• Sets, sequences, and suits: Players can get points by making certain combinations. The non-dealer will declare their highest cards in the same Suit. The dealer will reply No Good, Good, or Equal, depending on their ability to beat it. The player who ends up having the highest number wins the equivalent points. After that, the non-dealer will declare how many cards they have in a Sequence, usually three or more cards. The winner will be determined the same way as suits. Finally, Sets are determined by how many sets they have, usually three or four, to be declared.
  • Trick-taking: Once suits, sequences, and sets are determined, Pique becomes a classic trick-taking game. The non-dealer begins playing the first trick, and the next player follows.
  • Scoring: Scores are calculated based on how many tricks the players took and the points they received from the sets, suits, and sequences. The player with the most points after six rounds wins.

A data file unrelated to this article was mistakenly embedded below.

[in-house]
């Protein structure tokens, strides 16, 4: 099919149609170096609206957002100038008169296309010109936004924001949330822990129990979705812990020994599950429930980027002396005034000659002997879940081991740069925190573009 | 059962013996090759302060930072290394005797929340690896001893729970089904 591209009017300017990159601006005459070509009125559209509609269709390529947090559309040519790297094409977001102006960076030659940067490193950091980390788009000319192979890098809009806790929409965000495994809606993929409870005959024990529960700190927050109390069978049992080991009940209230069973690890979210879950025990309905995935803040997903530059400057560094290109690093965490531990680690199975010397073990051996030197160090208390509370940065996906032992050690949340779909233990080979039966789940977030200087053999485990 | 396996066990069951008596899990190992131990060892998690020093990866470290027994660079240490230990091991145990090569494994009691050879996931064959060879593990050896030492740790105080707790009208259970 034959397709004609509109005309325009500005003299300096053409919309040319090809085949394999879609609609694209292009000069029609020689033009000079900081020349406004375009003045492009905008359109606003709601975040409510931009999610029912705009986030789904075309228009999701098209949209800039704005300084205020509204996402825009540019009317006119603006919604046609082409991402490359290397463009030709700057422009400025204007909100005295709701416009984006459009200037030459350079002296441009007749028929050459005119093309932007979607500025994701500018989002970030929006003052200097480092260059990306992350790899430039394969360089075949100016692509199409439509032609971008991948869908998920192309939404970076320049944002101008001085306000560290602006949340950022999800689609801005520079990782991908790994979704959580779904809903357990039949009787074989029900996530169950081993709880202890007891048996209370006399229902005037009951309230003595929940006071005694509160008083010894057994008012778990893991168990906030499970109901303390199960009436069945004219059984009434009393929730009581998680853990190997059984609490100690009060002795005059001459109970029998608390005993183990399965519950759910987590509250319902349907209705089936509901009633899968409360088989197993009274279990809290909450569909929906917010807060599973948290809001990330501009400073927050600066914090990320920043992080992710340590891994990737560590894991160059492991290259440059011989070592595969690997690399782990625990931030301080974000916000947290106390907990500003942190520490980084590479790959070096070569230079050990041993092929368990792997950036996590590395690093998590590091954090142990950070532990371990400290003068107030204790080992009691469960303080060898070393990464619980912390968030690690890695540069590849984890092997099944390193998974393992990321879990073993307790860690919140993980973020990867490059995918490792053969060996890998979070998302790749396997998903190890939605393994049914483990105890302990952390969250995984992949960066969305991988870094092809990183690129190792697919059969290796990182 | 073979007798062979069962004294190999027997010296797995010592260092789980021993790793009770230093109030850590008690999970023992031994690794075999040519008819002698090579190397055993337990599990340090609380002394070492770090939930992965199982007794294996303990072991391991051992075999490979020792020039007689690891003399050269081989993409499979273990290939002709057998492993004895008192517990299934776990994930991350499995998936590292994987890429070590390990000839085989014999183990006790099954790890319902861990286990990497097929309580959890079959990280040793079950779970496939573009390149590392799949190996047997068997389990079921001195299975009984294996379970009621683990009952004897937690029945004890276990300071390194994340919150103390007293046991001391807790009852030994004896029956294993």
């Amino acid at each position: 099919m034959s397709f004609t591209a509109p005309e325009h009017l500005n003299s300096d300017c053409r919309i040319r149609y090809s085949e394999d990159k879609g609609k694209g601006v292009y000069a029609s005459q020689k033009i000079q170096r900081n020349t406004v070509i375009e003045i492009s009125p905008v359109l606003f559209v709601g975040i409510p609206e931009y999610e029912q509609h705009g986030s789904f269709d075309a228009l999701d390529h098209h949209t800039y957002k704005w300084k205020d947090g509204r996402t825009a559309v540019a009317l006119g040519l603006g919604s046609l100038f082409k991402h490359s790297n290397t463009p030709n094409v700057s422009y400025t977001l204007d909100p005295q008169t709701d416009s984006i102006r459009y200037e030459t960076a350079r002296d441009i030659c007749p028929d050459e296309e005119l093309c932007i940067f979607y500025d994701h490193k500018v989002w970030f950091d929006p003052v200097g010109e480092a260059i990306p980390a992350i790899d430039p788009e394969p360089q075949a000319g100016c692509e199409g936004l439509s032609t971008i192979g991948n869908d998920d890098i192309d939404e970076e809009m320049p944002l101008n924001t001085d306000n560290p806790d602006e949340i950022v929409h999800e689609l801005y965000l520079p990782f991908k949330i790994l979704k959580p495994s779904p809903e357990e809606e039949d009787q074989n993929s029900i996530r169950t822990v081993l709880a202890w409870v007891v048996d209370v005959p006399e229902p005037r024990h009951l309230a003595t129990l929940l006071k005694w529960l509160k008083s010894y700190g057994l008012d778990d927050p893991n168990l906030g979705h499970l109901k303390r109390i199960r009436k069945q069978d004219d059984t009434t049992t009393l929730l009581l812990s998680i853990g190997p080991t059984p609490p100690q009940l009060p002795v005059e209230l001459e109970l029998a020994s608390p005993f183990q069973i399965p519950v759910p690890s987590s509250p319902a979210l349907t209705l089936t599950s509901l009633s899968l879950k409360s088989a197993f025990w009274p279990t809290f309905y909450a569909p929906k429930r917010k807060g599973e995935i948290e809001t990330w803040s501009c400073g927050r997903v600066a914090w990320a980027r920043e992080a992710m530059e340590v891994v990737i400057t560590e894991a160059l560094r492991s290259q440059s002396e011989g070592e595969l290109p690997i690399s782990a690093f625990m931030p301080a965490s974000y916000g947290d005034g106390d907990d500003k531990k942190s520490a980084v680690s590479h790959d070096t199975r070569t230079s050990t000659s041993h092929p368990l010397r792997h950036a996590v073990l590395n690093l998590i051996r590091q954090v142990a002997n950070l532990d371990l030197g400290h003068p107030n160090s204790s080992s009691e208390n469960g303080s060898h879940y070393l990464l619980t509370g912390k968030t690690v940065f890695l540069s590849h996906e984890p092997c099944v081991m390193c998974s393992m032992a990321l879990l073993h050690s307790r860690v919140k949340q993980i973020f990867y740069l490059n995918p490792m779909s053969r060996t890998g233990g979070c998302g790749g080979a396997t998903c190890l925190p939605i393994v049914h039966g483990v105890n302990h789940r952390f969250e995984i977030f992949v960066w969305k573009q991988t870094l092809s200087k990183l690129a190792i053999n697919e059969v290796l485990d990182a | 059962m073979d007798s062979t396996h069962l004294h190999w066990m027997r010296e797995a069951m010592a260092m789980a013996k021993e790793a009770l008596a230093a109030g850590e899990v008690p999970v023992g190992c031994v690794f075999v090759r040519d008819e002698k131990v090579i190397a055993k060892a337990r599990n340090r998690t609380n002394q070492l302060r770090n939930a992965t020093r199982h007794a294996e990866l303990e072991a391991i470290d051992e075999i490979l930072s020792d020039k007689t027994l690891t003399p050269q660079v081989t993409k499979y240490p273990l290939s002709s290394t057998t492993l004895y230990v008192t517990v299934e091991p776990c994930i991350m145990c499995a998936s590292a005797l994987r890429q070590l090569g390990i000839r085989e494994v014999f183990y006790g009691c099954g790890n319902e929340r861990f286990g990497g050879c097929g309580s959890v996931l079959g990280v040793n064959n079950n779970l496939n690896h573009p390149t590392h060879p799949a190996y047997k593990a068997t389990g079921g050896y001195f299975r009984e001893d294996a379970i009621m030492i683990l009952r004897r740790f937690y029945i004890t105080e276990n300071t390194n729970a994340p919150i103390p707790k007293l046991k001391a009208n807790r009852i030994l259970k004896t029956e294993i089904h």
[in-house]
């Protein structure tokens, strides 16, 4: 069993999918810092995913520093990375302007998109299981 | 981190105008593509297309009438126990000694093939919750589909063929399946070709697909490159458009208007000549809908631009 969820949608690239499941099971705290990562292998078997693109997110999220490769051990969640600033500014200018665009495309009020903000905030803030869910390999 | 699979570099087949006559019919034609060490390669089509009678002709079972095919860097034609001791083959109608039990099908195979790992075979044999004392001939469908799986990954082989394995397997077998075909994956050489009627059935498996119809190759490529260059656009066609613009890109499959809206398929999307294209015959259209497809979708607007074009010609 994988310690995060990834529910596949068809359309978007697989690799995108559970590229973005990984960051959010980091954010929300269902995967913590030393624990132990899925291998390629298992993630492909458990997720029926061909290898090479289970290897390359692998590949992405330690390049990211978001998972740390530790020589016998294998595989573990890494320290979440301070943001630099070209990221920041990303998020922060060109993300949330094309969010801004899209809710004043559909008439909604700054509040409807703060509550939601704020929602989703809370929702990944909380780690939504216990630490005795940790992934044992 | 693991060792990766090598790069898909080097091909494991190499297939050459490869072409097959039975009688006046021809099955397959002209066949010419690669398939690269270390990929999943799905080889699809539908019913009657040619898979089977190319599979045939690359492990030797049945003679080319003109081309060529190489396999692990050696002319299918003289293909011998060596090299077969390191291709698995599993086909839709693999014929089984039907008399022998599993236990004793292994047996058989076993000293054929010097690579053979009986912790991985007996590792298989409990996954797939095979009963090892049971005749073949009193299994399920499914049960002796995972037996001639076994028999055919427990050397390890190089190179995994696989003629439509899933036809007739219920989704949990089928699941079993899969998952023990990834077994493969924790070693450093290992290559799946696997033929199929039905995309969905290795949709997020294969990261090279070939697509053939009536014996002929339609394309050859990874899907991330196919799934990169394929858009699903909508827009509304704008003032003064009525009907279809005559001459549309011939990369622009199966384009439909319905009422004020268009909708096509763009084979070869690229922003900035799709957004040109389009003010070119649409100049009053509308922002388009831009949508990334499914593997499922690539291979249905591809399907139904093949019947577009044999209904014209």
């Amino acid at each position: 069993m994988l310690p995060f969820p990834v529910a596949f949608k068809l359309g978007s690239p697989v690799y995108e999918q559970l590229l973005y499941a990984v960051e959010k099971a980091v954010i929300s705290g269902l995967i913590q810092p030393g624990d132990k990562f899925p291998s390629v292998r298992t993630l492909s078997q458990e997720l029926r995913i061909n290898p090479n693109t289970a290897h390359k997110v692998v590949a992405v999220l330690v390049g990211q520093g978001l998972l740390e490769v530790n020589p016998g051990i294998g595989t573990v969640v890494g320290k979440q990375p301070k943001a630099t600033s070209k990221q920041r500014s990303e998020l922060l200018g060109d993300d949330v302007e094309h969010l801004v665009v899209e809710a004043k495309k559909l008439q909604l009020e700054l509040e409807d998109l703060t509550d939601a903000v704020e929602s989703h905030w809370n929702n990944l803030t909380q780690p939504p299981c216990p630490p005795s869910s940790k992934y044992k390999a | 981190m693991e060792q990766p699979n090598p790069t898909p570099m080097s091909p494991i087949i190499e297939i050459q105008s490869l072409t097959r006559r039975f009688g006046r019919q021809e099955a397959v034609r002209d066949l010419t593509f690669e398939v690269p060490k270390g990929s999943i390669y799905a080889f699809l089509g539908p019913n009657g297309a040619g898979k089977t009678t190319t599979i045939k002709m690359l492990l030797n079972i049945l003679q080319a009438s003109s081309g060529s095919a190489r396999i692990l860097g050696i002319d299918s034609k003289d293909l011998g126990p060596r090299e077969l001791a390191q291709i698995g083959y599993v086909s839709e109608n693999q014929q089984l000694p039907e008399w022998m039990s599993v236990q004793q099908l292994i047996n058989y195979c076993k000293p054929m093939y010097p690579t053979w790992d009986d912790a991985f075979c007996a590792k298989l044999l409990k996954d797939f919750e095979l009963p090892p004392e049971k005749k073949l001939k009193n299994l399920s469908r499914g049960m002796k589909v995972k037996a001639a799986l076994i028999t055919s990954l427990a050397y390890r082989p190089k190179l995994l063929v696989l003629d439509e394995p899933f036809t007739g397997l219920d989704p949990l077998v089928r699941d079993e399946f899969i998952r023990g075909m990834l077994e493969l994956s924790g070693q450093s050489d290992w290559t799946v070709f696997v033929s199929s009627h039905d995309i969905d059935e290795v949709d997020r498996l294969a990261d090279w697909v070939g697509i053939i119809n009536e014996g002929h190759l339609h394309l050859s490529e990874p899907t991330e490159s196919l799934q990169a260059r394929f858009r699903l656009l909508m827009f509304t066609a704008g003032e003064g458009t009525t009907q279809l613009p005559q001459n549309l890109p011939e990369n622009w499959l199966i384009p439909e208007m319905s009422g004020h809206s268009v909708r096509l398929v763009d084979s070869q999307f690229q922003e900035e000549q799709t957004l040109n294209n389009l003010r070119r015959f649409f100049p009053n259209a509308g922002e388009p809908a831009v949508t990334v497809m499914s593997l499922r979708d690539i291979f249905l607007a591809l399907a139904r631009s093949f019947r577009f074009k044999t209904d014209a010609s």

The last game on our list is Bridge, usually played by two teams with two players sitting across each other. It’s so popular that it’s played at clubs and tournaments all over the world.

Each game uses a standard deck of cards, with each player receiving 13. The trick is played by the leader, which is determined through bidding, and the player with the highest bid is called the trumps.

Other basics to remember:

  • There are 13 tricks per deal.
  • Players must follow the suit of the first played card unless they have none of the same suit, which is when they can play other cards.
  • The player who played the highest-rank card during the deal wins the trick.
  • Ace is the highest, and two is the lowest in rank.

The ultimate goal of Bridge is not exclusively to take the most tricks in one deal. It’s more like successfully estimating how many tricks a partnership can take. Try the game by downloading a free mobile app, and you’ll understand its principles!

Improve Your Trick-Taking Skills with Plain-Trick Card Games

Thanks to these plain-trick card games, you won’t have difficulty finding a suitable match for two or more players! No matter your skills in playing cards, there’s always something interesting that will keep you hooked and challenged. Try the ones above, and you’ll spend hours mastering them!